- Miloslav Podskalsky ........ Malina
- Roman Janal ................... Kalina
- Katerina Jalovcova ......... Roza
- Maria Haan ................ Blazenka
- Tomas Cerny .................. Vit
- Jiri Sulzenko ................. Bonifac
- Vaclav Lemberk .............. Jirka
- Prague National Theatre Orchestra and Chorus
- Zbynek Mueller, conductor
In Act Three of The Secret, Blazenka knows that Vit is leaving and sings a song called "The Water from the High Hills," about staying faithful to a lost love.
Maria Haan sings Blazenka's Aria
The second act features a key, solo scene for Kalina. He admits that he's flat broke, but he's still determined to strike it rich, and prove himself to Roza once and for all.
Roman Janal with Kalina's Monologue
The village bell-ringer Jirka (Jiri Sulzenko) fans old rumors in the lively town of Bezdez, in Smetana's The Secret at the Prague National Theatre.
The power of nationalism has been a driving force in music for centuries, and the national sentiments of a broad spectrum of countries have inspired a world of great music.
One example is Finland, which has a home-bred, musical tradition embodied by one of the most famous works ever composed — "Finlandia" by Sibelius.
There was also a striking nationalist trend in the music of 19th-century Russia. We can still hear it in the world's opera houses — in the works of Glinka, who wrote a drama called A Life for the Tsar, and in the historical epics of Borodin and Mussorgsky.
And while the word "Bohemian" has come to have a number of meanings, it certainly describes one of music's strongest nationalistic currents — one that was especially evident in the works of Czech composers in the 19th and early 20th centuries. Dvorak, Martinu and Janacek all wrote music steeped in the culture and traditions of their homeland, creating instrumental works brimming with the spirit and color of folk tunes, and songs and operas with a rhythmic energy springing directly from the unique cadences of the Czech language.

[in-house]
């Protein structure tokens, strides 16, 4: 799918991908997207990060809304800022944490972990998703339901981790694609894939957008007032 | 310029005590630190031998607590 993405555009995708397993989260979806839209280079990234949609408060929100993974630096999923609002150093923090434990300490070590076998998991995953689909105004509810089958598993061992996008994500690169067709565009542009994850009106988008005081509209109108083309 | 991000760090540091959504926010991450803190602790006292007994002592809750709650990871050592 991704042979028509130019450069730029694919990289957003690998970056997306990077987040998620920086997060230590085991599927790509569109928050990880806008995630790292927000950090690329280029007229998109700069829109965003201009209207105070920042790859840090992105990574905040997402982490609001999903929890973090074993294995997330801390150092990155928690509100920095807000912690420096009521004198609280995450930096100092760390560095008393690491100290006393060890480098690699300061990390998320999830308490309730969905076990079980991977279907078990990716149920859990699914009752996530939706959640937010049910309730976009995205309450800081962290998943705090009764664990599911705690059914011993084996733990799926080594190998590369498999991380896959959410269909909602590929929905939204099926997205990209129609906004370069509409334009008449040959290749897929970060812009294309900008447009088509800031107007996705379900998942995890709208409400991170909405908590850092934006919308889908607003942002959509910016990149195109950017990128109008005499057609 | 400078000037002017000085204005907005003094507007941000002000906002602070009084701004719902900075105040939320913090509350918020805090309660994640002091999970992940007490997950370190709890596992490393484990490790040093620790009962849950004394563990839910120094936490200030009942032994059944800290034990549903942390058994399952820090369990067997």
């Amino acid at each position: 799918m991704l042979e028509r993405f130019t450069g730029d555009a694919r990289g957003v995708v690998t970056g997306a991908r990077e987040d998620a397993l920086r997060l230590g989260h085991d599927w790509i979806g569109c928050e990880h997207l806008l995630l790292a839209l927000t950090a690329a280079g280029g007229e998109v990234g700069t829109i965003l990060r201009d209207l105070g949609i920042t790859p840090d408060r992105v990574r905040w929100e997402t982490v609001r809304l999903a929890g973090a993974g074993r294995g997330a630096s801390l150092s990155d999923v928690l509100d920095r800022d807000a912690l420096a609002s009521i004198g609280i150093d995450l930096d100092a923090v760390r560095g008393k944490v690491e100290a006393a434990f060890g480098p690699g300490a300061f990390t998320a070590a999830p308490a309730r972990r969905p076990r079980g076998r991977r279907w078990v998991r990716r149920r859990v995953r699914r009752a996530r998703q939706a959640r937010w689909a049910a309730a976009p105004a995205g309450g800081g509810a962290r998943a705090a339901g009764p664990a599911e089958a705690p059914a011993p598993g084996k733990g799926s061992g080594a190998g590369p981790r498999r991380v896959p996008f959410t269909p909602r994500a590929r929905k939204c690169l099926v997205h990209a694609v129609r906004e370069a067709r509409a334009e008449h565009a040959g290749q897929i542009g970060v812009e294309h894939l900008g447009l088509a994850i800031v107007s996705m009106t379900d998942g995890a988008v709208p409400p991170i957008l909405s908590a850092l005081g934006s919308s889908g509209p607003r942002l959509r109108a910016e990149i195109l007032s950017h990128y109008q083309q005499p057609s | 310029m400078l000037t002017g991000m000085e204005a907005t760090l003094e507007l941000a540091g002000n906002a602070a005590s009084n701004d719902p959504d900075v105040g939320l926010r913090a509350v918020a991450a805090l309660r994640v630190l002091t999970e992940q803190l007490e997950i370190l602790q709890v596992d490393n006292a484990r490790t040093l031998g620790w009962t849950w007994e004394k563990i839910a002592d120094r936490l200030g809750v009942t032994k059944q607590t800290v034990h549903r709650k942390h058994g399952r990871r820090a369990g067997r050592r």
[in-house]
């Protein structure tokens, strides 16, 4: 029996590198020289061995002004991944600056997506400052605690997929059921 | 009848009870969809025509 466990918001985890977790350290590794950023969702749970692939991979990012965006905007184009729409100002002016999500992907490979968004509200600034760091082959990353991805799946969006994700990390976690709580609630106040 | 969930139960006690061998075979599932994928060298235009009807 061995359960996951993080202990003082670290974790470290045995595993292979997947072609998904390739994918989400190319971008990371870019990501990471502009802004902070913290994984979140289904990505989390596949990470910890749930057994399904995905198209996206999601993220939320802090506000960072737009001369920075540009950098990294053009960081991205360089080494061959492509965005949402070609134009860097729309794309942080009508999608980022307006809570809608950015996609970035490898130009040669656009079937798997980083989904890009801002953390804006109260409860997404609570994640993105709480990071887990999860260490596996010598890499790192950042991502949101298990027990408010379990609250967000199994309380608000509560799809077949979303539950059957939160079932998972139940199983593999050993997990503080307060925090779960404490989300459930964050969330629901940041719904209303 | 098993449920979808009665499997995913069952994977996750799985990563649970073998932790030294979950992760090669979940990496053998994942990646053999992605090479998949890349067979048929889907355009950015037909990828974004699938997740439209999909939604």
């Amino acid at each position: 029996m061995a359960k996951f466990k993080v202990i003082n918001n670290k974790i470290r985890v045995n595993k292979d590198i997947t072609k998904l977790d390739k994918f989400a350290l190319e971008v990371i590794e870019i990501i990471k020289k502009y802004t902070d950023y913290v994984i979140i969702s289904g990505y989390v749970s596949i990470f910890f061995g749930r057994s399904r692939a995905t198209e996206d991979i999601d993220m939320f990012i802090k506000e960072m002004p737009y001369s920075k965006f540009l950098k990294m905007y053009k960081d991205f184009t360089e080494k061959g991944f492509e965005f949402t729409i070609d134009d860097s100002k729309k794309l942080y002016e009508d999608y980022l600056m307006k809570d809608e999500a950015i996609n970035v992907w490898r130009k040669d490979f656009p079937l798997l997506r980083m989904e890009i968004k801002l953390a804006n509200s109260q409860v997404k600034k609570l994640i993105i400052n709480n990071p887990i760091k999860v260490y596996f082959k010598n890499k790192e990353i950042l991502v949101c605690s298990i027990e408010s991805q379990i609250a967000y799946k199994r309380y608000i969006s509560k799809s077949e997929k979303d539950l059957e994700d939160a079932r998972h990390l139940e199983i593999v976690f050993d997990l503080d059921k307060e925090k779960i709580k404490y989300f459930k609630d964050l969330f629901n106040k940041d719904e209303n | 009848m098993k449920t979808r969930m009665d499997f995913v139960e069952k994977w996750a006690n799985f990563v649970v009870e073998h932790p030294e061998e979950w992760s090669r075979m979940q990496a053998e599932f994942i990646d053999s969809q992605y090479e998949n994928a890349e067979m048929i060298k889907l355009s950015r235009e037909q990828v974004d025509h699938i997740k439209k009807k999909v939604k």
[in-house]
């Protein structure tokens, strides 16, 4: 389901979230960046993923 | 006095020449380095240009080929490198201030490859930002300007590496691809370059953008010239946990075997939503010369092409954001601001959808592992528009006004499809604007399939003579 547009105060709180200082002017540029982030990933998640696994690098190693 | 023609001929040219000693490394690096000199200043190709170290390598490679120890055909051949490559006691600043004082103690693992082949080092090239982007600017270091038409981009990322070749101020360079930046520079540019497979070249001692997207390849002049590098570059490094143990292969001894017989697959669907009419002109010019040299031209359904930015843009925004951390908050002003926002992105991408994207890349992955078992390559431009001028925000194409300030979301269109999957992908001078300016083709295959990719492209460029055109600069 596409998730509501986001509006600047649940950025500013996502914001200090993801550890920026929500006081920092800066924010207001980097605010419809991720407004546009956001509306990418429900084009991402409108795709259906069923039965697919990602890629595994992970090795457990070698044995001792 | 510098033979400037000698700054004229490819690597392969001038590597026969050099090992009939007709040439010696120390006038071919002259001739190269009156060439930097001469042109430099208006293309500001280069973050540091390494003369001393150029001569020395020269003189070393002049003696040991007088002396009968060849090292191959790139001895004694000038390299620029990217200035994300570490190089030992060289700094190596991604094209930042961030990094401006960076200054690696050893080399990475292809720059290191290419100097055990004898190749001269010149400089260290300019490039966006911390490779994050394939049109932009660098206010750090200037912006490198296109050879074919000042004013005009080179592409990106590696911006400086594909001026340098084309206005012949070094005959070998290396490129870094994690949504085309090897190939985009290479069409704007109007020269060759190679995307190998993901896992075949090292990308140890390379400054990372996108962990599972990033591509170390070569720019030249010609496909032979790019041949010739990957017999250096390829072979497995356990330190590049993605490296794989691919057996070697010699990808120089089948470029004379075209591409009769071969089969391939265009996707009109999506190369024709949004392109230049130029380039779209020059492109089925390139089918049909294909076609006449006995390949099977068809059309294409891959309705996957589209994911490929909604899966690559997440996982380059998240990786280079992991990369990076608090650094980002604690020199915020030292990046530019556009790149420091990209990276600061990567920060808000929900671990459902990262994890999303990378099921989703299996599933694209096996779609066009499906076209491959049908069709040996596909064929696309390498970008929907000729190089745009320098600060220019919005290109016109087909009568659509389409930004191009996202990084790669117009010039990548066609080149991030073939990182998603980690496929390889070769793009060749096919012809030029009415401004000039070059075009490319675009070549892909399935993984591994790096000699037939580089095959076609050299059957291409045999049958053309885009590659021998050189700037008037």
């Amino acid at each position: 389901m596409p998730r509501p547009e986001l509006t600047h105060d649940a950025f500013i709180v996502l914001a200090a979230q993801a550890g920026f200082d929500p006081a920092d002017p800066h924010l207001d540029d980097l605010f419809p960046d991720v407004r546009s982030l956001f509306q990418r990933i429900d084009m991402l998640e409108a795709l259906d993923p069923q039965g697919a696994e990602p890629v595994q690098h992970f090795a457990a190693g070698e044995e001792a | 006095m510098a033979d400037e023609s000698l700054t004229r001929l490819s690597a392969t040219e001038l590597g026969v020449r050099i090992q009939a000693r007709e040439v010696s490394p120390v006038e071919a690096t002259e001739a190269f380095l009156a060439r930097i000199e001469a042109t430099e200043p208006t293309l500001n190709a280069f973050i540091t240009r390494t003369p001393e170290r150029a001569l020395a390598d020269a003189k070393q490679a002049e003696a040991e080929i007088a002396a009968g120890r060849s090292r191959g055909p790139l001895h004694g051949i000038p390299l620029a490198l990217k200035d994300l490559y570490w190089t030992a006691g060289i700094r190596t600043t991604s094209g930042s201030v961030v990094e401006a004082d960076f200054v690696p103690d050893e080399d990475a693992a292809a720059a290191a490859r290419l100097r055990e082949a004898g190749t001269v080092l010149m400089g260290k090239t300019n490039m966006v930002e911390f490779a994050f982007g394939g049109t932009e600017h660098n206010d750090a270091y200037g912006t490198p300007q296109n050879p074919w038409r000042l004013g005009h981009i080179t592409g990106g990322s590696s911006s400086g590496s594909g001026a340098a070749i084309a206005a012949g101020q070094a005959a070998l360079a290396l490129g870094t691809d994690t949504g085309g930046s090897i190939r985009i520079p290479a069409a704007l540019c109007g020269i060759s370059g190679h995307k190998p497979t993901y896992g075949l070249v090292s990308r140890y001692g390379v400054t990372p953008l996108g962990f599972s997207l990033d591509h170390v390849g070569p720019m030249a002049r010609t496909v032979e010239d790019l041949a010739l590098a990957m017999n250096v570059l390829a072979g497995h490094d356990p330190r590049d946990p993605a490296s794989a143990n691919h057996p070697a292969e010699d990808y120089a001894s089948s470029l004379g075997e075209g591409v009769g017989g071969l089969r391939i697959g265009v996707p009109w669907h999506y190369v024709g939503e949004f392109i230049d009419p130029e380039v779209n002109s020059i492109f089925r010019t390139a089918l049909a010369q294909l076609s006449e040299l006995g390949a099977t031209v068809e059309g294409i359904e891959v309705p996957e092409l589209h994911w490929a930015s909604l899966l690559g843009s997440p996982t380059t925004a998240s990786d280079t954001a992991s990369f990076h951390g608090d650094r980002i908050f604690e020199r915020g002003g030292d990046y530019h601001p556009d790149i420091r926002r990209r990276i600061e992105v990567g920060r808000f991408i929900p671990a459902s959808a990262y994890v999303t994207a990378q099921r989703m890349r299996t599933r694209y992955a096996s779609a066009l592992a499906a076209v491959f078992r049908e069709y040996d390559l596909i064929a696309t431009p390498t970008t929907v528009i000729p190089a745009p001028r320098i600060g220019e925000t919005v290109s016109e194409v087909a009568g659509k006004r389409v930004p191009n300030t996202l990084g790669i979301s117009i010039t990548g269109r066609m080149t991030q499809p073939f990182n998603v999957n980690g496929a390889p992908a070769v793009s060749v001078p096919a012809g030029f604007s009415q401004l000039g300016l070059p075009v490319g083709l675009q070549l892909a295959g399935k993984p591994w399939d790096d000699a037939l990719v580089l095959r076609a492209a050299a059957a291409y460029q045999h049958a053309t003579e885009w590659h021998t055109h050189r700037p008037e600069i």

Still, when it comes to Czech musical nationalism, there's one composer in particular who played a vital role in getting the trend started, in the mid 1800's — Bedrich Smetana. His most famous composition is almost surely the orchestral masterpiece, "The Moldau." It's part of a set of 7 tone poems called "Ma Vlast" — or "My Country" — and magically evokes the convergence of many small streams, joining to form the powerful river that flows through Prague.
But Smetana displayed his love for Czech traditions even more vividly in the opera house. The most familiar of his 8 operas is the comedy The Bartered Bride, set in a small Czech village. Smetana used similar settings for a number of other operas, including a charmer called The Secret. Its story revolves around a hidden treasure — and the score is heard so rarely that the opera has become a sort of hidden treasure, as well.
On World of Opera, host Lisa Simeone presents Smetana's The Secret in a production that comes to us straight from the source, the Prague National Theatre, built in 1883 in a place that has come to symbolize the composer's national pride, on the banks of the Moldau River itself.
See the previous edition of World of Opera or the full archive